A cat in a carrier

September is National Preparedness Month, which focuses on how to respond safely in any natural or manmade disaster. This education encompasses what to do in the event of a variety of disasters, such as hurricanes, tornadoes, wildfires, and so on. It also prepares you for the basics of an emergency evacuation.

At Conrad Weiser Animal Hospital, we want to encourage pet families to include their pets in any emergency plan. Here is an overview of disaster preparedness for pets, which will help you to feel more at ease in any emergency involving your furry loved ones.

Planning for an Emergency

Planning for an emergency seems somewhat contradictory, since by definition an emergency is often without warning or is unexpected. But if you live in an area that has seen hurricanes, tornadoes, floods, or any other natural disaster, you know that another can occur. 

Things to consider when planning for an emergency when you have pets include:

  1. Where you and your pet will stay. Most emergency shelters do not allow pets, so look for places like pet friendly lodging outside of your area, as well as animal shelters that can take in evacuees temporarily. Friends and family members are other great options.
  2. Make a list of things your pet will need. This includes extra water, bowls, food, medical records, pet first aid kit, medications, a collar with identification tags that are current, leash, carrier or crate, etc.
  3. Acquire Pets Inside decals for windows and doors. While you should never leave your pet behind when you are evacuated, a natural disaster or other emergency may occur while you aren’t at home. These decals alert rescue teams to your pet’s presence.
  4. Ensure your pet is microchipped and vaccinated. During an emergency, your pet may become frightened and escape the home or yard. Microchipping will help you reunite with them. Since there are many illnesses and parasites that are borne from standing water, which often accompanies a disaster, your pet should also be fully vaccinated and on parasite control.
  5. Store your pet supplies in a closet nearest to exits in the home. This will make it easier to get out quickly, while not forgetting anything that is essential to their care.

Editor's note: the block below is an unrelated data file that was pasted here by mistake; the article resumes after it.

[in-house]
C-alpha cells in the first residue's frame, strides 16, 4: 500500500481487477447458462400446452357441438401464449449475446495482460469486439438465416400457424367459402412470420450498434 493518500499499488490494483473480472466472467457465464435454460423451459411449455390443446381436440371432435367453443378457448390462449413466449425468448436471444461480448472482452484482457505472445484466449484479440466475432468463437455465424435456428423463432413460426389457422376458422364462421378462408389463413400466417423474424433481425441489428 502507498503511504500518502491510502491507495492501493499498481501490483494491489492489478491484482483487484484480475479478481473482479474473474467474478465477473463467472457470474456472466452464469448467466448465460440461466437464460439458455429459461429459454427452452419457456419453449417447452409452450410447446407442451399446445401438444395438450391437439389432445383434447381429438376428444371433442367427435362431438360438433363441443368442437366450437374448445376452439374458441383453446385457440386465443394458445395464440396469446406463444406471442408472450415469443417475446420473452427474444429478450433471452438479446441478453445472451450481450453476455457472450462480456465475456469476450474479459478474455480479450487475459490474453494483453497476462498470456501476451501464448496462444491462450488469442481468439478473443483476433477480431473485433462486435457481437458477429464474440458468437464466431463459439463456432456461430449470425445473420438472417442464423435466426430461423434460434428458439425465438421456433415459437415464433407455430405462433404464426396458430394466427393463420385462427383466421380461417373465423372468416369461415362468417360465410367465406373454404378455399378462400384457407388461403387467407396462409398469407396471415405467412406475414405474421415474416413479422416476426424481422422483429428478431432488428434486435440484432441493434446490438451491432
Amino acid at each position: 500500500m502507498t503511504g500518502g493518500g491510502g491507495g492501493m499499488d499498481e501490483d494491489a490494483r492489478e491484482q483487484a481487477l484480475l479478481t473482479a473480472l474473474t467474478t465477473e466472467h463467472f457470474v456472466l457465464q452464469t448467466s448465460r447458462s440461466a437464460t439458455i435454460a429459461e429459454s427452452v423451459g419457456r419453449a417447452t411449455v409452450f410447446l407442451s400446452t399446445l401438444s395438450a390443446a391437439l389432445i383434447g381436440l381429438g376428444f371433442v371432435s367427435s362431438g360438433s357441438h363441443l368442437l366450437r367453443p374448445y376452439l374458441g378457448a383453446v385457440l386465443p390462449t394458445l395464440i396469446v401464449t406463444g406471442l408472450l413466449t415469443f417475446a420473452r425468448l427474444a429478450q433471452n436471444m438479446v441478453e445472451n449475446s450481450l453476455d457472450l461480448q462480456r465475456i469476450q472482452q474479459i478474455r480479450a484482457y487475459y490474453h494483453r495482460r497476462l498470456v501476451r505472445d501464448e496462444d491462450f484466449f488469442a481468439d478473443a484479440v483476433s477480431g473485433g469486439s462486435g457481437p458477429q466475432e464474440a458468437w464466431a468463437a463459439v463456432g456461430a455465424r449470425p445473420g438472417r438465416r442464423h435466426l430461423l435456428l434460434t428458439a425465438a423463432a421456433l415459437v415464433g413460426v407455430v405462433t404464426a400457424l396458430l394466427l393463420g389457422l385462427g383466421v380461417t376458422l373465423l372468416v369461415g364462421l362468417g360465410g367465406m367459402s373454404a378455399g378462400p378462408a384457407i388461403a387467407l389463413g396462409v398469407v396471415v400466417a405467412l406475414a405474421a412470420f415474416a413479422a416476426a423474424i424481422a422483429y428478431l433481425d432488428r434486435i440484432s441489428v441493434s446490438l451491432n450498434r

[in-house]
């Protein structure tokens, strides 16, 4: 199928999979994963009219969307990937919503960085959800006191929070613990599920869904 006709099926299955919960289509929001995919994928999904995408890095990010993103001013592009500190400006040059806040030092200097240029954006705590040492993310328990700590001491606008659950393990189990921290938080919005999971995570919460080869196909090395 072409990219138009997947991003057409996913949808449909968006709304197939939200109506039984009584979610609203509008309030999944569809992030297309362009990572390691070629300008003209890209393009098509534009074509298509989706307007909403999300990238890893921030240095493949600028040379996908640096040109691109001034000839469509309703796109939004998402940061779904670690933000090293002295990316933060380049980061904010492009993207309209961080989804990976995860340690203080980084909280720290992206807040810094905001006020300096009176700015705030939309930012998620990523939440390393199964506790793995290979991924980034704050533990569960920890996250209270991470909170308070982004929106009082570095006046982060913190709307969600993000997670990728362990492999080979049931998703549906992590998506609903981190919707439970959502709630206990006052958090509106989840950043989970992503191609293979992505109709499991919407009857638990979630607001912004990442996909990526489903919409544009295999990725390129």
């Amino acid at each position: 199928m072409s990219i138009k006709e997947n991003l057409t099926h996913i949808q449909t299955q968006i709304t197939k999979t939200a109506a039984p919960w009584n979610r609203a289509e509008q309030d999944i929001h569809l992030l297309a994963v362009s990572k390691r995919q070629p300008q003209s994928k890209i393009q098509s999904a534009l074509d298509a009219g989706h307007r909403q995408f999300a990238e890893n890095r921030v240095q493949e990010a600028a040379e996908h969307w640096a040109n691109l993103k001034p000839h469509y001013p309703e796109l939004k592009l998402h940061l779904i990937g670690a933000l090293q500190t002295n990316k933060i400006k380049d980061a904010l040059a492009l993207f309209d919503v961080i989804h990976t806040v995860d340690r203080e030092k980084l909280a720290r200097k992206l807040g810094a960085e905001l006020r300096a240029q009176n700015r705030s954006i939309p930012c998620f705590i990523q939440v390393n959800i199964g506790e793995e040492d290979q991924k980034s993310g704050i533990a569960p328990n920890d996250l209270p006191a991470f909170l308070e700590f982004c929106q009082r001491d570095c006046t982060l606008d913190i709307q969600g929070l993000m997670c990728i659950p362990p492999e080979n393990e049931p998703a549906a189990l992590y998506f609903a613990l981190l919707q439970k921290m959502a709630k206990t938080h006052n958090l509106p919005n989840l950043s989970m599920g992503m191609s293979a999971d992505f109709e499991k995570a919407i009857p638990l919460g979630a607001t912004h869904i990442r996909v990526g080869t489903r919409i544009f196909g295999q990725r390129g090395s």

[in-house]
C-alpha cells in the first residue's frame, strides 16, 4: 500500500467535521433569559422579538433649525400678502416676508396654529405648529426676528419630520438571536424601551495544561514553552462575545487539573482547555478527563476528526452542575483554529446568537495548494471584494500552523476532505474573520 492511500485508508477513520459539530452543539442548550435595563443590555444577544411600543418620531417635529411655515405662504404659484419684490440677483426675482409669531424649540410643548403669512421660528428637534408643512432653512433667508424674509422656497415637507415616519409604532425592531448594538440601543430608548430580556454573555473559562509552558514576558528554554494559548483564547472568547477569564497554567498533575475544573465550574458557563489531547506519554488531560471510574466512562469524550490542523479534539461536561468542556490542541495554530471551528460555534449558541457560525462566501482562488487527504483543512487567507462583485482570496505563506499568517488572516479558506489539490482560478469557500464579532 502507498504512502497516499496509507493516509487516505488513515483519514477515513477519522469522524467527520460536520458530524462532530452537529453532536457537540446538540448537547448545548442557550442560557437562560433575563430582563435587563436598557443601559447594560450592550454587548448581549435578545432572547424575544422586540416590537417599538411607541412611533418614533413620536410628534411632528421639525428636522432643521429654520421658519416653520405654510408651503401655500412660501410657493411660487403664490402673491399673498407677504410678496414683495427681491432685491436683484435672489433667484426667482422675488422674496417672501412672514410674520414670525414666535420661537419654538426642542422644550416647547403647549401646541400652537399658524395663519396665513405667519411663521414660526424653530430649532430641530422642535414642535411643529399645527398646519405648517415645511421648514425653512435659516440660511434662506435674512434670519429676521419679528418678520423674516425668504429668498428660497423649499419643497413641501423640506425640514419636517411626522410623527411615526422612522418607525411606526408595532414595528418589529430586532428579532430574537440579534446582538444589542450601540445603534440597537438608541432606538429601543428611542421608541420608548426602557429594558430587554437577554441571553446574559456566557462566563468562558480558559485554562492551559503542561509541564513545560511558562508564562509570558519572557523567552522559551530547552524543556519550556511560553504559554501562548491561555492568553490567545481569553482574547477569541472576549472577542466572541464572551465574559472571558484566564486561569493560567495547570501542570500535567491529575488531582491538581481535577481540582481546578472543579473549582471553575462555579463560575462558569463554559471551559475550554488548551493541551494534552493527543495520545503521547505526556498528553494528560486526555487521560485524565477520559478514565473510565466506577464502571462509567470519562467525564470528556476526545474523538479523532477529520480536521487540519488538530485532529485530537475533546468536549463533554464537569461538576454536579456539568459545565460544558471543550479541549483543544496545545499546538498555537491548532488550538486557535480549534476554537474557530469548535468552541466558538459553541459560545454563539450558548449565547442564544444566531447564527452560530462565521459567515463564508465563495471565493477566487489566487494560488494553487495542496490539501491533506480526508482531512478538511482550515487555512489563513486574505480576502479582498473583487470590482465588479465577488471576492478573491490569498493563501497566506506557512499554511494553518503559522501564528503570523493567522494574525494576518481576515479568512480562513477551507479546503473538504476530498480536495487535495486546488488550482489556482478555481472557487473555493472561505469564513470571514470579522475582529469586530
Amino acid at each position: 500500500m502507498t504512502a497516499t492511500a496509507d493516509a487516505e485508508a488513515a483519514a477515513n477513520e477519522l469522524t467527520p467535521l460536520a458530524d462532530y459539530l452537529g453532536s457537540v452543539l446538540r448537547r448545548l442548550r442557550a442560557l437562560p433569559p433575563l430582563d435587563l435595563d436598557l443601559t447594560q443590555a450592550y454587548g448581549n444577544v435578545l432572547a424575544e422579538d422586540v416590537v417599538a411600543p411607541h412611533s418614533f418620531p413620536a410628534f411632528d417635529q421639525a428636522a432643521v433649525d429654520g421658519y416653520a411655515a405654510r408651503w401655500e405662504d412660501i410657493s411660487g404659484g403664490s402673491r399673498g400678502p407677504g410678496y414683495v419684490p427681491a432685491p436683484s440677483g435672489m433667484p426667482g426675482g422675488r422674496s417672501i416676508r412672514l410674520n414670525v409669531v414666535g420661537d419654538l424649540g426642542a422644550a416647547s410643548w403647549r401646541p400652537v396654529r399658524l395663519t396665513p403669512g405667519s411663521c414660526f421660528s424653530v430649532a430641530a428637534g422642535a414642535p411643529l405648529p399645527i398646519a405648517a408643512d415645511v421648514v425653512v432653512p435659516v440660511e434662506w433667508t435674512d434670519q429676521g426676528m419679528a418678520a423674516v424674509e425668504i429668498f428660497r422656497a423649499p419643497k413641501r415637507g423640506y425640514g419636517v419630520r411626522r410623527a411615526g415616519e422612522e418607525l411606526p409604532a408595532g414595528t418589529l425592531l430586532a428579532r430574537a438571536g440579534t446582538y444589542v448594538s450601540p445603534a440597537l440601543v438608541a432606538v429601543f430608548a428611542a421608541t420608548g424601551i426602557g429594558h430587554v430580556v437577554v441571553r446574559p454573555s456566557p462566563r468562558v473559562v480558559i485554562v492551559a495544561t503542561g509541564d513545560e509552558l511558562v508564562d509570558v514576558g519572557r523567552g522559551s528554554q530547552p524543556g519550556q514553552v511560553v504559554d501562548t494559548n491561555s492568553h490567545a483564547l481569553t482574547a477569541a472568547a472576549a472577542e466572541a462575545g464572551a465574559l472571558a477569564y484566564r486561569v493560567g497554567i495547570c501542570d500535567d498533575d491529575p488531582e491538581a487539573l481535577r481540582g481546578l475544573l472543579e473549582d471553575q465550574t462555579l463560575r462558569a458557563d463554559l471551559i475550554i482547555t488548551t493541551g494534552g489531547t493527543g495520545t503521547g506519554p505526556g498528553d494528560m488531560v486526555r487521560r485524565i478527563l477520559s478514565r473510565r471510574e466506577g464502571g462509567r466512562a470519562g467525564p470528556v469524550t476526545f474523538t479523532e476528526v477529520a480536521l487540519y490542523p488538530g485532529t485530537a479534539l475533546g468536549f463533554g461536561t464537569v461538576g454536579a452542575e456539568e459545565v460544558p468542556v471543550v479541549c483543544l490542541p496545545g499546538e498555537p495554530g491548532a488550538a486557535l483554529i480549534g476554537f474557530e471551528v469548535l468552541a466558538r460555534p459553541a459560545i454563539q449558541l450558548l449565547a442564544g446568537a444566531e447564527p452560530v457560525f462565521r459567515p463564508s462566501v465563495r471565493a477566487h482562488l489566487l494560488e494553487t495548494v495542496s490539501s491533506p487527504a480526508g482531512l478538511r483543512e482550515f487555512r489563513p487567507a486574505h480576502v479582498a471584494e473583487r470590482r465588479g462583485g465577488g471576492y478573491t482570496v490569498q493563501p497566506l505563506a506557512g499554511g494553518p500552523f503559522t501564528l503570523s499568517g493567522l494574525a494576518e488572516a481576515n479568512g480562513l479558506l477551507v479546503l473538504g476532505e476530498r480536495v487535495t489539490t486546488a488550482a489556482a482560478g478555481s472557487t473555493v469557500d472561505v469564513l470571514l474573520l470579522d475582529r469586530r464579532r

6. Appoint a back-up guardian who will evacuate your pet on your behalf. If you cannot get to your pet because of unavoidable circumstances, ask a neighbor or nearby friend to go to your home and evacuate your pet for you. Discuss possible meeting spots where you can go to retrieve your pet safely.

The Evacuation and Recovery

During an emergency, time is of the essence. Follow the evacuation instructions from local authorities on getting to safety. Don’t diverge from the safest route and head directly to your destination. Once there, play with your pet and walk them, if possible, to help calm them (and you).

Be aware of any obstacles you may face with your pet. If they have medical issues that require daily or weekly treatment, consider what your options are. Get to know other veterinary clinics in your destination of choice and speak with them about continuing your pet’s health care needs when you are displaced.

If your pet has behavioral issues, especially aggression, figure out how this will impede your plans for lodging and how you can keep them separated from other animals. 

Exposure to toxins, flood water, and other dangers can set your pet up for a contagious illness or parasitic infection. Have your pet examined by your veterinarian as soon as it is safe to do so. This can rule  out anything your pet may have picked up, such as internal parasites, or any other exposure that can harm your fur friend’s health.

Disaster Preparedness for Pets

Knowing how to quickly respond to any disaster is an invaluable skill, especially when it encompasses preparedness for pets! There are special considerations when it comes to our pet companions that make it more difficult to evacuate. But with some planning and awareness, there is every reason why you and your pet can get to safety quickly.

For more information on disaster preparedness for pets, or to schedule a wellness examination, please contact our team.